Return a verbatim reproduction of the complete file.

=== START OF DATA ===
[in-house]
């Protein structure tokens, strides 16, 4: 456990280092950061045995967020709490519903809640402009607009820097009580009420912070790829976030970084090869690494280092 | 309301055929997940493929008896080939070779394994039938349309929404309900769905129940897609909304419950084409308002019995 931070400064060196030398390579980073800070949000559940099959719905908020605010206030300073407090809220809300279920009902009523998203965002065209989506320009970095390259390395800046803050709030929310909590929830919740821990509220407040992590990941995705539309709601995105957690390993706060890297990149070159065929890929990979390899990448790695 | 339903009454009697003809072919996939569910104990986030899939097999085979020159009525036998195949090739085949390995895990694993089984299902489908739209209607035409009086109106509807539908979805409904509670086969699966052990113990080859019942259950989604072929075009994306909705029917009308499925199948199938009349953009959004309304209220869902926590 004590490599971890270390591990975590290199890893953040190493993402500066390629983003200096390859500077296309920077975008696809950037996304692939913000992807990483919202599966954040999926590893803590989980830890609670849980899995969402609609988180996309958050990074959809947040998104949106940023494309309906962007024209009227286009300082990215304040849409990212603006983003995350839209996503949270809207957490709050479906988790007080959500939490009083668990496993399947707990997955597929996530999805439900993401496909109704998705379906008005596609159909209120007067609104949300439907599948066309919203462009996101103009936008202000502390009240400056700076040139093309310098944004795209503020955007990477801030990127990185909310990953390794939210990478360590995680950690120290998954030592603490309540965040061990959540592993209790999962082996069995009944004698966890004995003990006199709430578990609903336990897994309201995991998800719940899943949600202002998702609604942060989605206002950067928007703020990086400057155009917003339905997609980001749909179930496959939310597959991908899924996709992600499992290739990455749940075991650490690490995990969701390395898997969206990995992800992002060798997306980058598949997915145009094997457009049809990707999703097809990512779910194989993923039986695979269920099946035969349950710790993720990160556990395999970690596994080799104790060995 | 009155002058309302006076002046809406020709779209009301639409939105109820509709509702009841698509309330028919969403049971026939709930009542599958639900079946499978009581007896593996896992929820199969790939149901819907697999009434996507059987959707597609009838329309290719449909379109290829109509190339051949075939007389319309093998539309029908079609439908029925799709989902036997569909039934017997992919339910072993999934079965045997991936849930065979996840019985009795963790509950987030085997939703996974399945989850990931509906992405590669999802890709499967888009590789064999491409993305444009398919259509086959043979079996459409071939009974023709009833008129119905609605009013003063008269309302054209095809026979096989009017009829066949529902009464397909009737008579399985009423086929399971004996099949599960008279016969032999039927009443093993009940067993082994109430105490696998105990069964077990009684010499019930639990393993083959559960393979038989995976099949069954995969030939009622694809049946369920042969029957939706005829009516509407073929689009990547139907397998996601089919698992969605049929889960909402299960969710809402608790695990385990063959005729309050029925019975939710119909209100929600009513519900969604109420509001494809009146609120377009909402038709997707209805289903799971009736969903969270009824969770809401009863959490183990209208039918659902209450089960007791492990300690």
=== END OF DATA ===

[in-house]
């Protein structure tokens, strides 16, 4: 456990280092950061045995967020709490519903809640402009607009820097009580009420912070790829976030970084090869690494280092 | 309301055929997940493929008896080939070779394994039938349309929404309900769905129940897609909304419950084409308002019995 931070400064060196030398390579980073800070949000559940099959719905908020605010206030300073407090809220809300279920009902009523998203965002065209989506320009970095390259390395800046803050709030929310909590929830919740821990509220407040992590990941995705539309709601995105957690390993706060890297990149070159065929890929990979390899990448790695 | 339903009454009697003809072919996939569910104990986030899939097999085979020159009525036998195949090739085949390995895990694993089984299902489908739209209607035409009086109106509807539908979805409904509670086969699966052990113990080859019942259950989604072929075009994306909705029917009308499925199948199938009349953009959004309304209220869902926590 004590490599971890270390591990975590290199890893953040190493993402500066390629983003200096390859500077296309920077975008696809950037996304692939913000992807990483919202599966954040999926590893803590989980830890609670849980899995969402609609988180996309958050990074959809947040998104949106940023494309309906962007024209009227286009300082990215304040849409990212603006983003995350839209996503949270809207957490709050479906988790007080959500939490009083668990496993399947707990997955597929996530999805439900993401496909109704998705379906008005596609159909209120007067609104949300439907599948066309919203462009996101103009936008202000502390009240400056700076040139093309310098944004795209503020955007990477801030990127990185909310990953390794939210990478360590995680950690120290998954030592603490309540965040061990959540592993209790999962082996069995009944004698966890004995003990006199709430578990609903336990897994309201995991998800719940899943949600202002998702609604942060989605206002950067928007703020990086400057155009917003339905997609980001749909179930496959939310597959991908899924996709992600499992290739990455749940075991650490690490995990969701390395898997969206990995992800992002060798997306980058598949997915145009094997457009049809990707999703097809990512779910194989993923039986695979269920099946035969349950710790993720990160556990395999970690596994080799104790060995 | 009155002058309302006076002046809406020709779209009301639409939105109820509709509702009841698509309330028919969403049971026939709930009542599958639900079946499978009581007896593996896992929820199969790939149901819907697999009434996507059987959707597609009838329309290719449909379109290829109509190339051949075939007389319309093998539309029908079609439908029925799709989902036997569909039934017997992919339910072993999934079965045997991936849930065979996840019985009795963790509950987030085997939703996974399945989850990931509906992405590669999802890709499967888009590789064999491409993305444009398919259509086959043979079996459409071939009974023709009833008129119905609605009013003063008269309302054209095809026979096989009017009829066949529902009464397909009737008579399985009423086929399971004996099949599960008279016969032999039927009443093993009940067993082994109430105490696998105990069964077990009684010499019930639990393993083959559960393979038989995976099949069954995969030939009622694809049946369920042969029957939706005829009516509407073929689009990547139907397998996601089919698992969605049929889960909402299960969710809402608790695990385990063959005729309050029925019975939710119909209100929600009513519900969604109420509001494809009146609120377009909402038709997707209805289903799971009736969903969270009824969770809401009863959490183990209208039918659902209450089960007791492990300690």